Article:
GRI Standards 2020 update: Waste

In this article:

  • Introduction
  • Waste-related impacts
  • Circularity Measures
  • Reporting on quantitative data using revised Waste Standards
  • Circularity tools


The Global Sustainability Standards Board (GSSB), GRI’s independent standard-setting body, released a revised Waste standard in May 2020. It is effective for reports published on or after 1 Jan 2022, although earlier adoption is encouraged.

The revision of GRI Standards is done on an ongoing basis to reflect the most recent trends and developments of environmental and social issues in the Standards. In 2018, GSSB revised the standards for Water and Effluents and Occupational Health and Safety. In 2019, a new standard for Tax transparency was released.

In particular, the revised waste standard replaces the older version which was based on an older paradigm in which waste was assumed to have no economic value. The revised standard also encourages disclosure relating to circularity. Organisation are now required to report, among others:

  • significant actual and potential waste-related impacts (GRI 306-1),
  • actions, including circularity measures, taken to prevent waste generation in the organisation’s own activities and upstream and downstream in its value chain, and to manage significant impacts from waste generated (GRI 306-2)

In this article, we discuss two key terms used in the standard in more detail: “waste-related impacts” and “circularity measures”. For more experienced GRI users, we have also summed up the changes in quantitative information required in the revised Standard.


Waste-related Impacts

Waste-related ‘impact’ refers to the effect of the waste generated by an organisation on the economy, the environment, and/or society.

Typically, organisations consider their waste generated in their operations and sometimes in their supply chain. In life cycle thinking, organisations also take into account the end-of-life of their products and services, and as a result their (waste) responsibility and impact do not end at the point of sale, but the point in time when the customer no longer finds value in the product. They would think about the amount of waste they pass on to their customers.

Waste-related impacts on people and the environment would depend on how the waste is transported, where it ends up and how it is treated (or not). GRI for instance gave the example of threat of marine pollution resulting from leakage of discarded plastic packaging into waterbodies. In Singapore, for example, many organisations do not know what happens to their waste or recyclables after they are being collected by third-party waste collectors, and therefore have little visibility on their waste impact at the disposal stage. GRI now requires organisations that engage a third party to manage its waste to describe “the processes used to determine whether the third party manages the waste in line with contractual or legislative obligations”.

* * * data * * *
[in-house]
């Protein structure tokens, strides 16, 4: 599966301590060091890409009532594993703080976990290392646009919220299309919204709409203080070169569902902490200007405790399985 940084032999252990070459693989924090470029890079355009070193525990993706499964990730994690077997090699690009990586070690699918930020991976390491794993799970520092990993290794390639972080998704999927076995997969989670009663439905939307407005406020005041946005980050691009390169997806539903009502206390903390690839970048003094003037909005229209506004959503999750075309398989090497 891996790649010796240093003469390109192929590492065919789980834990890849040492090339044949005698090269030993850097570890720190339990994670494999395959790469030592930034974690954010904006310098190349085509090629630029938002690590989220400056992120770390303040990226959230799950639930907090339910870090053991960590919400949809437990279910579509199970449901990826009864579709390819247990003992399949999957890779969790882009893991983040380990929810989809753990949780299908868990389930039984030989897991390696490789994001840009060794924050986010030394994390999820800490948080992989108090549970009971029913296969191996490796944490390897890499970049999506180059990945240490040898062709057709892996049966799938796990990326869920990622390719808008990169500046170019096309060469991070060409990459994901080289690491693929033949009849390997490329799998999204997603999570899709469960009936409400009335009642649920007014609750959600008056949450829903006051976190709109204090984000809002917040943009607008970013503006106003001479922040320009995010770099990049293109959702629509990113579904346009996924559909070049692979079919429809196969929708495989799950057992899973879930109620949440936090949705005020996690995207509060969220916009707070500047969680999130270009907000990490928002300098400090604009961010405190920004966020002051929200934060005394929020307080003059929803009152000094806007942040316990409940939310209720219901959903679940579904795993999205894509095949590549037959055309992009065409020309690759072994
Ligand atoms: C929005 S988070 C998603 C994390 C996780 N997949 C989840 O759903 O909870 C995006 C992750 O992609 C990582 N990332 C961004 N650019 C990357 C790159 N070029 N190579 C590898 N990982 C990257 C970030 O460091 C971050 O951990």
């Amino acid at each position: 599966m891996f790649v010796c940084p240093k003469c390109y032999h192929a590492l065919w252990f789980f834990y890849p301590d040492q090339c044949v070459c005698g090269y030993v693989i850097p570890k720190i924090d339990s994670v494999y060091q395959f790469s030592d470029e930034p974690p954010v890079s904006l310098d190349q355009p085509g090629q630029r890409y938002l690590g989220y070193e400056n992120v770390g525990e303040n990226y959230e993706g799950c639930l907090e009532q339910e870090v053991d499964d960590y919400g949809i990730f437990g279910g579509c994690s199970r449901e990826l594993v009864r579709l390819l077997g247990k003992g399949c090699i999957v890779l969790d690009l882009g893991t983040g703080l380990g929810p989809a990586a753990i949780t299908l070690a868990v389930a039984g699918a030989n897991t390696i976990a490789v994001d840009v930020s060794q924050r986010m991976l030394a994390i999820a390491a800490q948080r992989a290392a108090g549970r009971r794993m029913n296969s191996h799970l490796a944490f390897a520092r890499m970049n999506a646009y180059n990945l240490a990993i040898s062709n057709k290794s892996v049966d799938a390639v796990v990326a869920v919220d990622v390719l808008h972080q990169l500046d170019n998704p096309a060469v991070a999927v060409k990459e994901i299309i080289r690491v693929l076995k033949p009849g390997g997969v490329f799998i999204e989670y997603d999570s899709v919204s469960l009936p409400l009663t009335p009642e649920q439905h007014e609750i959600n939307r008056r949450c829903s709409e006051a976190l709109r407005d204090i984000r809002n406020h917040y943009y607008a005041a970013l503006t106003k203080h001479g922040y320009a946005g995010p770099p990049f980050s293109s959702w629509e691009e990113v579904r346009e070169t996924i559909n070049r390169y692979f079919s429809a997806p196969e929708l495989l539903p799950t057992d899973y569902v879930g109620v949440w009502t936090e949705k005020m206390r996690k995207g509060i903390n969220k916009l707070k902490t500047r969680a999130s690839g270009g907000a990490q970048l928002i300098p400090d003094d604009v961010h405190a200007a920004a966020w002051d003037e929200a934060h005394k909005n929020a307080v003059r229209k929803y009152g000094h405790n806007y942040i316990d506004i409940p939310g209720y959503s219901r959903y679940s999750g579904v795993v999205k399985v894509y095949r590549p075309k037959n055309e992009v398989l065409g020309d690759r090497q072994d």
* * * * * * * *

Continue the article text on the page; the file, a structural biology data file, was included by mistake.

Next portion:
To start understanding your waste-related impacts, you could start collecting data on the amount of materials used and waste generated in your value chain, as well as the properties of these inputs and outputs that limit or enable their recovery (e.g. reuse, recycle) or durability.


Circularity measures

To understand the concept of circularity, first consider a typical production process: raw materials are taken from the environment, produced into goods and services, used by consumers, before it is thrown away as waste. In this linear model, the value of the materials becomes lost at the end of its use. In a circular model, on the other hand, the value of the materials gets retained as long as possible, through measures such as reusing, remaking or recycling. These circularity measures are better for the environment because by keeping materials in use as long as possible, they prevent waste accumulation and resource depletion.


Source: Paia Consulting, adapted from Catherine Weetman (2016)


Tracking material flow(s) forces an organisation to examine its value chain – activities that convert input into output by adding value. Typically this gives better clarity on the life cycle of your products and services, including your inputs and suppliers upstream, and your outputs and customers downstream. Such life cycle thinking not only helps organisations identify causes of waste generation but is also an opportunity to improve process efficiencies and rethink business models.


Reporting on quantitative data using revised Waste Standards

For experienced GRI users, here are the key changes:


1. Effluents are no longer reported under “waste”
For organisations reporting on water discharge or effluents (2016 GRI 306-1 or 306-5), to report them under the 2018 GRI 303: Water instead of the 2016 GRI 306: Waste and Effluents.

For organisations reporting on spills, to continue reporting under the 2016 standard, but to look out for the upcoming Spills and Leaks standard that will be developed in the next few years. The indicator (2016 GRI 306-3) will be withdrawn on 1 Jan 2022.


2. Waste data is to be broken down into generation (306-3), diverted from disposal (306-4) and directed to disposal (306-5), reflecting the waste management hierarchy
GRI introduces the waste management hierarchy in this standard. Waste prevention, or waste reduction, is the most preferable option in the hierarchy, as it prevents the resulting impacts on the environment and human health. It is then followed by followed by recovery operations that divert waste from being sent to landfill or incineration, such as preparation for reuse, recycling. Disposal is the least preferable option in the waste management hierarchy as it is associated with the most negative impacts on the environment.


Source: EPA

Under each waste management option, the revised standard has a few broad categories for disposal methods:

  • Diverted from disposal, by recovery operations such as:
    • Preparation for reuse
    • Recycling (includes downcycling, upcycling, composting, or anaerobic digestion)
  • Directed to disposal, by operations such as:
    • Incineration (with energy recovery)